For the week I was in Perth, visiting the BF’s family, I enjoyed the benefits of cable TV (Foxtel). Oh my my my, if I made a good impression with his parents with my conversation, looks or helpfulness, it may have all been undone by my taste in television. And if not, certainly for the QUANTITY of TV I squeezed into a week’s holiday!
Rest assured, we took a road trip to the south, ate out, did some shopping and saw some sites, as well as meeting some of the BF’s hometown friends. But it was hot, and the BF got sick, with me following suit in the final days. So TV watching filled all those gaps.
I can spare you many hours of morbid fascination, I shall summarise the trash I watched, and if I have any insights from my viewings!
Superskinny vs Supersized
I only watched one episode of this, but sorely wish I could have seen another. A doctor combines one underweight women with an overweight women for four days in the feeding clinic. During that time, the two women eat the diet of the other, whilst discussing how they feel. The episode I saw had a competitive marathoner (Kim) paired with an overweight lady Tracey (whose job is not memorable). What amazed is how the marathon runner applied her determination from running to eating overladen plates of fatty, fried food. She talks about the feelings she has, in her mouth, in her stomach, but also the emotional reactions to eating the quantities, as well as processed meat. The overweight lady follow the marathon runner’s mainly liquid diet, and balks at eating fish one night. Interestingly, the camaraderie that develops between the two women sees Tracey eat fish the following night. She explains that she let the runner down, and that it’s a mind over matter thing.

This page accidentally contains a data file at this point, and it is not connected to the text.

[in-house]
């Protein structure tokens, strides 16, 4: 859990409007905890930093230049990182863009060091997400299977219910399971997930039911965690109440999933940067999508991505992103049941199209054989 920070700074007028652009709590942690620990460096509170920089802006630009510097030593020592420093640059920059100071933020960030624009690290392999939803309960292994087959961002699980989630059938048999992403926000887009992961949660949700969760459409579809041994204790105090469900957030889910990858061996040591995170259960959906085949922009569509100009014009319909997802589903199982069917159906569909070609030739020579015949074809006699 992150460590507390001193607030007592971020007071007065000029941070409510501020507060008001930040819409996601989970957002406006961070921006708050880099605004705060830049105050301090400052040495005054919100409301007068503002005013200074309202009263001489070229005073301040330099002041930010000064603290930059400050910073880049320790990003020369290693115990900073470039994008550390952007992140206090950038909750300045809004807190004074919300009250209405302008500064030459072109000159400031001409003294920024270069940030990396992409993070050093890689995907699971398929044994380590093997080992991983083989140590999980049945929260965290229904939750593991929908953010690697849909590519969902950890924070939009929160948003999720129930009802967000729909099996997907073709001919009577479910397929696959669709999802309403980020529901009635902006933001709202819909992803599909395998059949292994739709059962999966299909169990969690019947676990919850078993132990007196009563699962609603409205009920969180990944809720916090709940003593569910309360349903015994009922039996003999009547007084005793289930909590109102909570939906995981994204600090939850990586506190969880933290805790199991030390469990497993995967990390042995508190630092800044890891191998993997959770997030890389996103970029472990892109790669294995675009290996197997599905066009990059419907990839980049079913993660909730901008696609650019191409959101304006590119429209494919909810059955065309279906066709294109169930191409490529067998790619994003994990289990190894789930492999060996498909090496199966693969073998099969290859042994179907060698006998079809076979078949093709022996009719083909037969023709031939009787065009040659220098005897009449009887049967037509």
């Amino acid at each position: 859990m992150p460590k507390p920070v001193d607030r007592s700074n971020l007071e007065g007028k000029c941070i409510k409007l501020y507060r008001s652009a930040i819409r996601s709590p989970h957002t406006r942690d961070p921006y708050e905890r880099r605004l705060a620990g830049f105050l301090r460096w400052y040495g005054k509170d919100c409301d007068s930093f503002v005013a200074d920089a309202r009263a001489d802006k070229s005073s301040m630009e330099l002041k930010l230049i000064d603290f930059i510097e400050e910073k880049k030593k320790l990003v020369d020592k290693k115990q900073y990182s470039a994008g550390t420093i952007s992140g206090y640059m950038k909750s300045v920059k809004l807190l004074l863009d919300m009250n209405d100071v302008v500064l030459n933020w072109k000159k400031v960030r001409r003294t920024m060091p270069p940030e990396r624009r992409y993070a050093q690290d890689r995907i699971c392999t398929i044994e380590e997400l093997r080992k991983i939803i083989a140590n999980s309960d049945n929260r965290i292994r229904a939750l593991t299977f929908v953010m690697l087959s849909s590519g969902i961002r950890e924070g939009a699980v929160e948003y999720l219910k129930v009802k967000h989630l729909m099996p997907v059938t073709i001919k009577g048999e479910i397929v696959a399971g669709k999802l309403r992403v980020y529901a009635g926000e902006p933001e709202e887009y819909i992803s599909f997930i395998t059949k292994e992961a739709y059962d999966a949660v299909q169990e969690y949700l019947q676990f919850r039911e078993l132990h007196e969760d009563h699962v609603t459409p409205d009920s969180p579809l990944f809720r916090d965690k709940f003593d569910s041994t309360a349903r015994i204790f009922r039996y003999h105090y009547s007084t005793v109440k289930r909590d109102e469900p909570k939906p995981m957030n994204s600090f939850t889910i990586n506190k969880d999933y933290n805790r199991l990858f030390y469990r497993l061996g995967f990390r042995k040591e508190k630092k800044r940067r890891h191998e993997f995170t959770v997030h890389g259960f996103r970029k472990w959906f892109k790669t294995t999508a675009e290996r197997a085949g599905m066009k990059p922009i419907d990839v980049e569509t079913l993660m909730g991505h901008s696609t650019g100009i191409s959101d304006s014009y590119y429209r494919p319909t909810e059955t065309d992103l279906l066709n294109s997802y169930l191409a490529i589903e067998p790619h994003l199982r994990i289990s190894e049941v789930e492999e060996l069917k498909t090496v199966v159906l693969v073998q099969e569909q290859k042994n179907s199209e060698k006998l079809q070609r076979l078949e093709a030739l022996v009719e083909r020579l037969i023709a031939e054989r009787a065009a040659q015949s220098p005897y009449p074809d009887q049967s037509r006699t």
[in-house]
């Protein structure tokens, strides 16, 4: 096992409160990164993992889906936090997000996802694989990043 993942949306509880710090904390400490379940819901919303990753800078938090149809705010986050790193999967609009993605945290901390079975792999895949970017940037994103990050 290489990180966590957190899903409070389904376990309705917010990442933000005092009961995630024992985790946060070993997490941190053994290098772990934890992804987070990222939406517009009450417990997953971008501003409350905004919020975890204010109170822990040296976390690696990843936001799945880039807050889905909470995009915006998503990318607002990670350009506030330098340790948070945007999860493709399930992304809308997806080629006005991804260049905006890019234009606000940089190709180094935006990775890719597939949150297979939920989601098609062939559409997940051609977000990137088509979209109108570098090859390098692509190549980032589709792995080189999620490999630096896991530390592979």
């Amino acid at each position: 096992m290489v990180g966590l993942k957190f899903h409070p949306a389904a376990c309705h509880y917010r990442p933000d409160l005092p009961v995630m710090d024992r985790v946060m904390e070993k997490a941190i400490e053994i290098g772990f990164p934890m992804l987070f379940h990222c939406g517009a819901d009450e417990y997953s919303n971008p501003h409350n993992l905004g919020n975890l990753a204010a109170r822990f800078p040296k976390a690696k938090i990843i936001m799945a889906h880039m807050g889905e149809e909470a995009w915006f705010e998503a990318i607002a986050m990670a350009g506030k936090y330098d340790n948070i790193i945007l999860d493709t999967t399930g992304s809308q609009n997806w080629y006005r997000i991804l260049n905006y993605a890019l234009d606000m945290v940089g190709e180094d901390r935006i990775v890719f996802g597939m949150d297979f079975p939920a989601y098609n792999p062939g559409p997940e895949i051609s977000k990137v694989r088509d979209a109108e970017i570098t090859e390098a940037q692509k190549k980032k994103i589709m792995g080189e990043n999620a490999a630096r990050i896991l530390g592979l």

Overall, the two ladies spend 12 weeks apart (the miracle length I think for a diet to start showing effects), and both have eating plans – the runner set at 2900 calories and the overweight lady at 1900 calories. They meet after the 12 weeks, and both have seen improvements in their bodies and their weight.
To keep on theme with the above (rest assured, there are other themes of TV shows I watched). Precious and her sister Florence swear they eat 1200 calories a day, work out regularly but can’t seem to shift the weight from their curvaceous figures. In the way that only a TV show could, they video everything they eat for five days, including having two private detectives follow them! The video evidence shows huge portions, regular take out (despite promises they seldom it it), multiple meals and the idea that anything eaten an hour after exercise doesn’t count! (oh, I wish!).
What I learnt from this show is how warped one’s idea can be about the quantity and the type of food eaten. I am incredibly tempted to start my own food diary (and bore blog readers?) to try and account for the 8 kgs I’ve gained since university years. I, too, am convinced I infrequently eat unhealthily, but clearly that’s no true!
Selling Home Australia